The year is 1845. Timothy Wilde has just lost everything he had in the fire that destroyed much of lower Manhattan, left with a quarter of his face burned and no home or job. Due to connections through his brother, Valentine, and his ability to understand the flash vernacular, Tim accepts a position as a Copper Star on New York City’s newly established police department. His beat borders the Five Points neighborhood (highlighted in the film “Gangs of New York”), one of the most crime-infested parts of the city. On his way to work one morning, a little girl covered in blood runs into him, leading Tim into an investigation and deeper into the part of the city he’d sooner avoid.
Tim’s relationship with his brother is volatile – he is grateful to Val for looking after him when their parents were killed in a fire, but despises him for his work as a fireman, unable to understand why Val would risk his life in such a way. Timothy also pines for Mercy Underhill, daughter of the Protestant minister who aided the Wilde boys when their parents died, who tends to ill children regardless of religion or nationality. But the burns on his face, the loss of all of his possessions and his job as a Copper Star keep Timothy from pursuing her.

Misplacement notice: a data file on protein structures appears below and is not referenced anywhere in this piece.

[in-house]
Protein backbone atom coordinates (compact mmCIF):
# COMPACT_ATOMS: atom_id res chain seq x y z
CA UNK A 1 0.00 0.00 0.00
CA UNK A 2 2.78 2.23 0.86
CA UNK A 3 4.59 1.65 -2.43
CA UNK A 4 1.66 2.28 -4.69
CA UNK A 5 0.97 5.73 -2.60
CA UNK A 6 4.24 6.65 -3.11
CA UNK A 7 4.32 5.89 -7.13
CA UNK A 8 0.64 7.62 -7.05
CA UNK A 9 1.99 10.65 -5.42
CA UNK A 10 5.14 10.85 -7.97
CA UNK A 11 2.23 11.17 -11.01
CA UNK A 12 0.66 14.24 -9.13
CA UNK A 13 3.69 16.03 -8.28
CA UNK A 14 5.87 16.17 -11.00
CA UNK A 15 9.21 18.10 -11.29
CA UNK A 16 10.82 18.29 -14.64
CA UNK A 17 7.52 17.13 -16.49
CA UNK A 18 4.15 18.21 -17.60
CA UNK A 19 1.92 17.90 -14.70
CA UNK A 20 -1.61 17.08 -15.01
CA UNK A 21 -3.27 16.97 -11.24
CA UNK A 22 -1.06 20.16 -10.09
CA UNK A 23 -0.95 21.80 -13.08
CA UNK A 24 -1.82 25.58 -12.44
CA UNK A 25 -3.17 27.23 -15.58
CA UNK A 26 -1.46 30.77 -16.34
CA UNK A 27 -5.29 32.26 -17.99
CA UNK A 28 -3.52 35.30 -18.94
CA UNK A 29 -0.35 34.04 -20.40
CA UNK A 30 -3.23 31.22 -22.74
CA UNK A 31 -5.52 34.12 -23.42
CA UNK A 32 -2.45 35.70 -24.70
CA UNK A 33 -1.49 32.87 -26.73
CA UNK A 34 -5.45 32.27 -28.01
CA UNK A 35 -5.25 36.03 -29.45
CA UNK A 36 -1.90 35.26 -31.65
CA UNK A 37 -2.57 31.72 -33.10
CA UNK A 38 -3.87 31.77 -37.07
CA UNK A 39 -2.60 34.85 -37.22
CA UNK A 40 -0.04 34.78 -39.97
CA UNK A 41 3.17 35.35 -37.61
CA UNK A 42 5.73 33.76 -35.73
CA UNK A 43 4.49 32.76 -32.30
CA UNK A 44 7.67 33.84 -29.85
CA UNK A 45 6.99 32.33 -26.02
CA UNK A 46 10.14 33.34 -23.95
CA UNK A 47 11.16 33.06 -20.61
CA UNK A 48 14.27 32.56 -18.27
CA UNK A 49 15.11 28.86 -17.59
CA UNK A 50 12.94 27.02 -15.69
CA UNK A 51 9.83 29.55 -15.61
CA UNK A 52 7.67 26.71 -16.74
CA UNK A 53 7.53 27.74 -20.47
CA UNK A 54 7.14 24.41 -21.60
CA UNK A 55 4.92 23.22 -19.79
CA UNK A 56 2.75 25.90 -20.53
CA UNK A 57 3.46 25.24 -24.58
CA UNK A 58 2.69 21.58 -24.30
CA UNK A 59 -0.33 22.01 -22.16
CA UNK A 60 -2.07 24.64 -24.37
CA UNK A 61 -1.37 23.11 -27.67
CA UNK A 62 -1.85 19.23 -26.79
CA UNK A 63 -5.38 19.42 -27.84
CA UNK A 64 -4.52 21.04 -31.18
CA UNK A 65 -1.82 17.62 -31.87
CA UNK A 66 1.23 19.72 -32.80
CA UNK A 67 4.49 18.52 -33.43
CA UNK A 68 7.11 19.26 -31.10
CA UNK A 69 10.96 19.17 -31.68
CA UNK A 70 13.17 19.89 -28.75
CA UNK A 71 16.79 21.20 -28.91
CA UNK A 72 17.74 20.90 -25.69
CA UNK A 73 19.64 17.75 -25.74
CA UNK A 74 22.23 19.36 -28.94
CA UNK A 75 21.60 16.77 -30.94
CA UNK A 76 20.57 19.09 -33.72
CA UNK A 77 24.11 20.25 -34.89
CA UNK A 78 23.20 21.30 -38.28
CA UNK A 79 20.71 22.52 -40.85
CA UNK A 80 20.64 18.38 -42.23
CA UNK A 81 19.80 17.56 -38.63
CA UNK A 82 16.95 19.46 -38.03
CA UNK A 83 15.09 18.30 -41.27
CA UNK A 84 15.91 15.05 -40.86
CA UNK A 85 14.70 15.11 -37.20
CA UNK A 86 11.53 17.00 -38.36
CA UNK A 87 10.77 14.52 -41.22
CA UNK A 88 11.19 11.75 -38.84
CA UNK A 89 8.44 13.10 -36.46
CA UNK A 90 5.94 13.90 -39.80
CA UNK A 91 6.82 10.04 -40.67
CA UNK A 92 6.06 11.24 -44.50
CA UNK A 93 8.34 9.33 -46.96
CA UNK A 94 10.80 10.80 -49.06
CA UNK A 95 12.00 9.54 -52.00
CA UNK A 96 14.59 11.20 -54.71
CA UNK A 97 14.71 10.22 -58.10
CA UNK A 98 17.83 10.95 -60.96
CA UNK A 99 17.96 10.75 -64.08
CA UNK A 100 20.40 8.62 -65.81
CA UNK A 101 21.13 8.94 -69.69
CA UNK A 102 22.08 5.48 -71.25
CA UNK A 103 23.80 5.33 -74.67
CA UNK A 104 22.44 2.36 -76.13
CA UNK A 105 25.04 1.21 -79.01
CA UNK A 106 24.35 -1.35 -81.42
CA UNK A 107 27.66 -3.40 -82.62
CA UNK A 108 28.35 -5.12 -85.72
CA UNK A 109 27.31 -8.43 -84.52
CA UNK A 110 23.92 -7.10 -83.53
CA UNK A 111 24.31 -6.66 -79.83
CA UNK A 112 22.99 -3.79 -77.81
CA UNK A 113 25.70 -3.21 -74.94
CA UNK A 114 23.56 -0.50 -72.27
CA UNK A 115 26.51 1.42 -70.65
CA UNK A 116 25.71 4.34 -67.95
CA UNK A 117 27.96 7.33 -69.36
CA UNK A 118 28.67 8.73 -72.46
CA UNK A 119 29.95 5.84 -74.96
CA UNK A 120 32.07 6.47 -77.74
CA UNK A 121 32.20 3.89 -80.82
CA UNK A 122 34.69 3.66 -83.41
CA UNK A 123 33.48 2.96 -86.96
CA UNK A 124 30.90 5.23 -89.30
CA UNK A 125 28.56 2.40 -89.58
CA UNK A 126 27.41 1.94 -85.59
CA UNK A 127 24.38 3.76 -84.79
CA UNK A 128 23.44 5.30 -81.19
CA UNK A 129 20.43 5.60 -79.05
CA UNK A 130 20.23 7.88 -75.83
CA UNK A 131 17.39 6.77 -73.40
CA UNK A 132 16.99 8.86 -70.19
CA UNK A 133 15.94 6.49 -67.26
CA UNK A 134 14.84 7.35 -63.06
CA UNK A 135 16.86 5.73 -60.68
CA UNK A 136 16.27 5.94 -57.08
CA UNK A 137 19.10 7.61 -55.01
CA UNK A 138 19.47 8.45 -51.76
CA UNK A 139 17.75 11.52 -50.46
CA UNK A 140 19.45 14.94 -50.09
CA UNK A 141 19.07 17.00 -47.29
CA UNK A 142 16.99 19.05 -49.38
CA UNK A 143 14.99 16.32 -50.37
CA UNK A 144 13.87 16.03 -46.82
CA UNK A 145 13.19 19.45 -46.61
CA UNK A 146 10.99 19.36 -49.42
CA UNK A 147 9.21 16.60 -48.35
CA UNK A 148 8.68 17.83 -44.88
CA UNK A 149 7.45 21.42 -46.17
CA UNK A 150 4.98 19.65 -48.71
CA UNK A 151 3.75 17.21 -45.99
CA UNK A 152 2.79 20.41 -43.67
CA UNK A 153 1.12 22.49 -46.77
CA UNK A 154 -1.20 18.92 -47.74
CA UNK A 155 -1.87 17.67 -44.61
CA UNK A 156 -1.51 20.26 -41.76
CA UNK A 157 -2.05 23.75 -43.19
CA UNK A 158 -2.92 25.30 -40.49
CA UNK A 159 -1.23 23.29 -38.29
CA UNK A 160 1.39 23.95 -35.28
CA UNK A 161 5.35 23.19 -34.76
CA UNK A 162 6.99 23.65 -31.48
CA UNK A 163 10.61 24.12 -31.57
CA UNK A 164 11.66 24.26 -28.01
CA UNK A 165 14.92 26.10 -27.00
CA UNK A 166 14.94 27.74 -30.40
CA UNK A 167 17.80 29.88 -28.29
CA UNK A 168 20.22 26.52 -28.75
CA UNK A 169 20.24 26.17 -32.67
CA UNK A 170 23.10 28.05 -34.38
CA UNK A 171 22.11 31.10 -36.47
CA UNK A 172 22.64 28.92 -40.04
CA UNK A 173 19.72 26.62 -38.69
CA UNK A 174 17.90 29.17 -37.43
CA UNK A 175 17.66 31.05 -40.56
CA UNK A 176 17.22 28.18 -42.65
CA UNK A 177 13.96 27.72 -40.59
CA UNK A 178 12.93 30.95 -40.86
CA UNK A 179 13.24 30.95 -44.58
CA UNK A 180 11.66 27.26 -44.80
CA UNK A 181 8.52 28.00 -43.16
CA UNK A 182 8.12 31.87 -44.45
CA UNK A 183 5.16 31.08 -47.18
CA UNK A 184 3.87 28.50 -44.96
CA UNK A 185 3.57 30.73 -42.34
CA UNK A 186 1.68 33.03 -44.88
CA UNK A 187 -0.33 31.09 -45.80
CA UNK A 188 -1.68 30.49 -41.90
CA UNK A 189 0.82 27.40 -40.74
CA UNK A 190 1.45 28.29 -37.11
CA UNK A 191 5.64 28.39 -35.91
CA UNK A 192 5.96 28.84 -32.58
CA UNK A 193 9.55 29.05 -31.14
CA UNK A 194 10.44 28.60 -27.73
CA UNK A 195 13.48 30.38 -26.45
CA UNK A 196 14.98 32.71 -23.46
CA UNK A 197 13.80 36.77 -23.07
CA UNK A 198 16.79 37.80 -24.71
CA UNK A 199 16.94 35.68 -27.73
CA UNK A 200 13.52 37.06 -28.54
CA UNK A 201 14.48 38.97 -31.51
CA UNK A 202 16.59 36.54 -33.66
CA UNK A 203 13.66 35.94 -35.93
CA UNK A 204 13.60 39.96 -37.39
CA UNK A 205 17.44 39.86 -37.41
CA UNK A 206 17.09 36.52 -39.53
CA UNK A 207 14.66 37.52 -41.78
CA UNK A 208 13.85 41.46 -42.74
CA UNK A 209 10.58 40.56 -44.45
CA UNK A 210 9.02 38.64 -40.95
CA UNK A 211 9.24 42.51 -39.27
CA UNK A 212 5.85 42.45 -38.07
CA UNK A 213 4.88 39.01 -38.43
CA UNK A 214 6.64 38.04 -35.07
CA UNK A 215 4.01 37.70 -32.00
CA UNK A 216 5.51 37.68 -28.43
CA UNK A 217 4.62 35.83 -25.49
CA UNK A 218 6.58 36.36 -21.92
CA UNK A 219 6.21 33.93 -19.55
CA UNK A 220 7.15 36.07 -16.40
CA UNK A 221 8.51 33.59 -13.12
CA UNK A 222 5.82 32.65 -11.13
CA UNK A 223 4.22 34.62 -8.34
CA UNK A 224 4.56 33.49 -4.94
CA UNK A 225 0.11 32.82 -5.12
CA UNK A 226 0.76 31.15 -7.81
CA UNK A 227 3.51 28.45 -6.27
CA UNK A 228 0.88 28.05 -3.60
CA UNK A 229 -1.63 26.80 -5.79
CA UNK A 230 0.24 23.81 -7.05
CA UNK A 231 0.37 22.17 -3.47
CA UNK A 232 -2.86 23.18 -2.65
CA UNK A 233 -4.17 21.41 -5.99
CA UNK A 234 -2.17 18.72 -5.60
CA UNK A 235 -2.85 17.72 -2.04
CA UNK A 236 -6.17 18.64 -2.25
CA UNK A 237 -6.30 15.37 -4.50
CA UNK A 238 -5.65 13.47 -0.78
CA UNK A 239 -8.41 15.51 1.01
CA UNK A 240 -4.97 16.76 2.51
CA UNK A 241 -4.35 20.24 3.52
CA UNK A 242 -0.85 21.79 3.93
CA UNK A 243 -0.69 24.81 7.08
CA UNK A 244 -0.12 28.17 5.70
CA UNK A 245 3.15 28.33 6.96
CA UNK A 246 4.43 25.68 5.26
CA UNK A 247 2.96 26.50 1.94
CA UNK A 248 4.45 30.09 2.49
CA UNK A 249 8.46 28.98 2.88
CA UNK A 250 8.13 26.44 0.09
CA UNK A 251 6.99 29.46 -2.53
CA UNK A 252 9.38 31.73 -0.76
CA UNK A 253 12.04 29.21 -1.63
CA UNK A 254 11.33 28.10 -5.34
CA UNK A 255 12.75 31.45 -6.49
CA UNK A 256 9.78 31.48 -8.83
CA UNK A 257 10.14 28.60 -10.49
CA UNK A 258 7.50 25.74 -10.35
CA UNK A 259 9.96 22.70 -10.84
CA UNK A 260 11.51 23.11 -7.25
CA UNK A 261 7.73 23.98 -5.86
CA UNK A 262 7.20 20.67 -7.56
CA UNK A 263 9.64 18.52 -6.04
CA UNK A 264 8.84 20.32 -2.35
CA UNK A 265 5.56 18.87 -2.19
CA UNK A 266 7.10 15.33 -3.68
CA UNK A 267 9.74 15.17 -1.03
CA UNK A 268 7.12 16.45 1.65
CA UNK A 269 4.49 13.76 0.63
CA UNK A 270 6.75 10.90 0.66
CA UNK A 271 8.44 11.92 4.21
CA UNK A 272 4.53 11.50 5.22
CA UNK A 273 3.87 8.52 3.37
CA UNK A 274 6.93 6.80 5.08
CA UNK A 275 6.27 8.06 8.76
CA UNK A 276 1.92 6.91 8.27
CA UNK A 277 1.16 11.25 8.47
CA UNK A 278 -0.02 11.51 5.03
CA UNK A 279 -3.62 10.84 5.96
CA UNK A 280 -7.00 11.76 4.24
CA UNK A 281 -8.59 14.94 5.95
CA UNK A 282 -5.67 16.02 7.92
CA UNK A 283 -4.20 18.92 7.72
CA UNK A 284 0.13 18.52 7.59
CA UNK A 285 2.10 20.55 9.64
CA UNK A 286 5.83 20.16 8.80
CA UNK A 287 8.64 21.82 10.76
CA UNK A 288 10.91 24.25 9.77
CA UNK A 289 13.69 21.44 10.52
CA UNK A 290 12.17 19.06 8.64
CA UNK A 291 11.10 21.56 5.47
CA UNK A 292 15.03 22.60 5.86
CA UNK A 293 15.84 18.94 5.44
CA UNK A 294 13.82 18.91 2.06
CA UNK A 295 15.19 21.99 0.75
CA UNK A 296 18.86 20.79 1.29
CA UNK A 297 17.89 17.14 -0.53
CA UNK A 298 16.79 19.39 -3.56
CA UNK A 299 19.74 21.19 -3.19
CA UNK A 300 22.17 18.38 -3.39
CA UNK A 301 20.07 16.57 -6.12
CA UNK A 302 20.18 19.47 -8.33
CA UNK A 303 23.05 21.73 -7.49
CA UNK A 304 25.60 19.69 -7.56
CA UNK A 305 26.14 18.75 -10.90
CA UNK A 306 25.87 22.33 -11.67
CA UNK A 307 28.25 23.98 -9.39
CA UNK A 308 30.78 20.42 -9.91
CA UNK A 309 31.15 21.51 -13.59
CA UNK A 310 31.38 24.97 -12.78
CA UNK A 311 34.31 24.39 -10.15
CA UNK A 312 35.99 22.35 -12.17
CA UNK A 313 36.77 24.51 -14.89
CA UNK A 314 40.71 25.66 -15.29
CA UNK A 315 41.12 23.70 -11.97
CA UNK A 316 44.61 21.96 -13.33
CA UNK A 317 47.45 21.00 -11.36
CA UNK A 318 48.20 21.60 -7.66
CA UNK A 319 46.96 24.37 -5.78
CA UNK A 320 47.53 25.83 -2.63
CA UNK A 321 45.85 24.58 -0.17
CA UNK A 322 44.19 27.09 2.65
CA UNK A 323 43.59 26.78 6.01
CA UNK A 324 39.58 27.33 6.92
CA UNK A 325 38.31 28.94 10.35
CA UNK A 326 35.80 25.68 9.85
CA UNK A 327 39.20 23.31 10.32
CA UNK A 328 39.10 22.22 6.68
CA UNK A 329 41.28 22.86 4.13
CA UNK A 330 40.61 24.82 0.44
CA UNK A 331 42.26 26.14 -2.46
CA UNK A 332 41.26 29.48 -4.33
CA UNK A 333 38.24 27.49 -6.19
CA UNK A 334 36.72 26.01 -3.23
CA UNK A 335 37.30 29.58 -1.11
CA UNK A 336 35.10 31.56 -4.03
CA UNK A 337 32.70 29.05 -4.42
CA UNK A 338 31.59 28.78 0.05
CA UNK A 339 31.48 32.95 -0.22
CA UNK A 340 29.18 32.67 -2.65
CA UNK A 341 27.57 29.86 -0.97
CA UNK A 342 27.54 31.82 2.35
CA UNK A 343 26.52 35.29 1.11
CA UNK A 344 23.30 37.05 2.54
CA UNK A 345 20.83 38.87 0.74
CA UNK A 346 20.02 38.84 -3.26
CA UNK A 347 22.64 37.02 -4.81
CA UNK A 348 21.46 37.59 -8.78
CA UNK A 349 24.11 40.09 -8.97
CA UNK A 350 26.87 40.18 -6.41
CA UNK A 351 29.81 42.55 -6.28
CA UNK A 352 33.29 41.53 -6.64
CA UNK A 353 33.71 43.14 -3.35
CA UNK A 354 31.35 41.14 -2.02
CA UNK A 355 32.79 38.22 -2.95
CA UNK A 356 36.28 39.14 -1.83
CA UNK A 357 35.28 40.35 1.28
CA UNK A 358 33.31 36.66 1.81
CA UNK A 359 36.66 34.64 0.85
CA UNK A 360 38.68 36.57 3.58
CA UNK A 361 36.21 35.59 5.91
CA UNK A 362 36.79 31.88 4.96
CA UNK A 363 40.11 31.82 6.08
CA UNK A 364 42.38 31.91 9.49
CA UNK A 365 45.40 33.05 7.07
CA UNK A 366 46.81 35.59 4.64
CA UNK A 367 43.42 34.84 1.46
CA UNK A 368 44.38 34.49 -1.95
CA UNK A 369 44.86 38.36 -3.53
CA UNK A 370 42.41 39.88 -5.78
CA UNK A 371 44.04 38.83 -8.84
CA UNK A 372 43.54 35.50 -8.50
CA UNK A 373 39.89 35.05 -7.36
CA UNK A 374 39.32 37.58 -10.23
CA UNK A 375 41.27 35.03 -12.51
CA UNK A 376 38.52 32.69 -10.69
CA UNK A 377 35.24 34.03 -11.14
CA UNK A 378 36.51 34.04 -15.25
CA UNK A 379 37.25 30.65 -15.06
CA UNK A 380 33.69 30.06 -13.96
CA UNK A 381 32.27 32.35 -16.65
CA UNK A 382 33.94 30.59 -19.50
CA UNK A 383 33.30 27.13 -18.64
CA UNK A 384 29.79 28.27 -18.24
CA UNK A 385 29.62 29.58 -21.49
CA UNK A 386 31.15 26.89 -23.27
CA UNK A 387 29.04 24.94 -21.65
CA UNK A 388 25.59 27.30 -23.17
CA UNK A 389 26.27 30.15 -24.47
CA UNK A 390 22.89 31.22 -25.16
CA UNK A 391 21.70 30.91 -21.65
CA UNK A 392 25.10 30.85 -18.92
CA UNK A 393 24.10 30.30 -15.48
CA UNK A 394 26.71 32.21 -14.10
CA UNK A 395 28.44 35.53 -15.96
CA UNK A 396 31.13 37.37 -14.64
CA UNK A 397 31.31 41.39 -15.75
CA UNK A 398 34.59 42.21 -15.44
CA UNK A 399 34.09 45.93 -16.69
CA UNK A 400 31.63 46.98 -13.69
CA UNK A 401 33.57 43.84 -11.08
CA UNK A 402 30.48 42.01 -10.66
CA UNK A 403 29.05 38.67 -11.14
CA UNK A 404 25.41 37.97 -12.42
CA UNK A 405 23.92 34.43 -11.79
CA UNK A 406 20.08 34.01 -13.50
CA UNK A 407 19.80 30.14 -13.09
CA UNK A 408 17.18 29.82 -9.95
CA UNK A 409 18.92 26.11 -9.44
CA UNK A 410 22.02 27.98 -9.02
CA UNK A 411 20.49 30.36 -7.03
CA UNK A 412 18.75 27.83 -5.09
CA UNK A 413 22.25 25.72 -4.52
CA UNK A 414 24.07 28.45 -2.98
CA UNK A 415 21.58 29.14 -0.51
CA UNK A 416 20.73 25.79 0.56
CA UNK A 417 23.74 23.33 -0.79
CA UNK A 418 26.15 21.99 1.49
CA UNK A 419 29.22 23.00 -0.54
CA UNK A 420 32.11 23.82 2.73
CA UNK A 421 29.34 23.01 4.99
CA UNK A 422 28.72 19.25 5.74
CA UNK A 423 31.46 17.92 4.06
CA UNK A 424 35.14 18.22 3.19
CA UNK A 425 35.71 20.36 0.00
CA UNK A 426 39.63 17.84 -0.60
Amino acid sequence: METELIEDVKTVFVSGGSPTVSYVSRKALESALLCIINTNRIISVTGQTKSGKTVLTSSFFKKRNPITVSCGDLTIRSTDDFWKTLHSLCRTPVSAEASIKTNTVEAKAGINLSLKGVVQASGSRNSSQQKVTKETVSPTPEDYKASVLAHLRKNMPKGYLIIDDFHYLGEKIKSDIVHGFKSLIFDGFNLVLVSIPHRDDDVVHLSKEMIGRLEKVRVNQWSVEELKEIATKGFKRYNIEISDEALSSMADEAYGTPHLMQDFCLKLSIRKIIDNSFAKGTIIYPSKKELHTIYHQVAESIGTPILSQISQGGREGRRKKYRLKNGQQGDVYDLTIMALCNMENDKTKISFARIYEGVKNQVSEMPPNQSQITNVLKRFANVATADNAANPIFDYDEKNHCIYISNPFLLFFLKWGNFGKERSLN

The Copper Stars are not wildly accepted in Manhattan, the inhabitants resent the presumed need for law enforcement and believe they are capable of policing themselves. The mass arrival of immigrants from Ireland due to the potato famine, many of whom take jobs as Copper Stars, doesn’t help the public’s disapproval of the police force, as the Irish are largely despised by the Americans.
The The Gods of Gotham is told solely from Timothy’s point of view, as if he’s writing his memoir of his start as a Copper Star, and the format works well. The story unravels slowly, with details only becoming apparent when necessary, and while some more perceptive readers may figure out some of the mystery, there are enough threads to unravel to keep most people guessing. One sympathizes with Timothy while also encouraging him to find his place and move on with his life.
While stories that take place in NYC have always interested me, those that take place while the city was still developing and expanding fascinate me. I’ve seen The Gods of Gotham compared to Caleb Carr’s The Alienist, and I think the comparison is an apt one. Both revolve around the development of procedures that are still in use today. For some reason I picture that time in history in a sort of black and white, with horse-drawn carriages and street urchins rounding out the picture.
I recommend The Gods of Gotham to those who enjoy well-drawn characters, lively backdrops and a good mystery.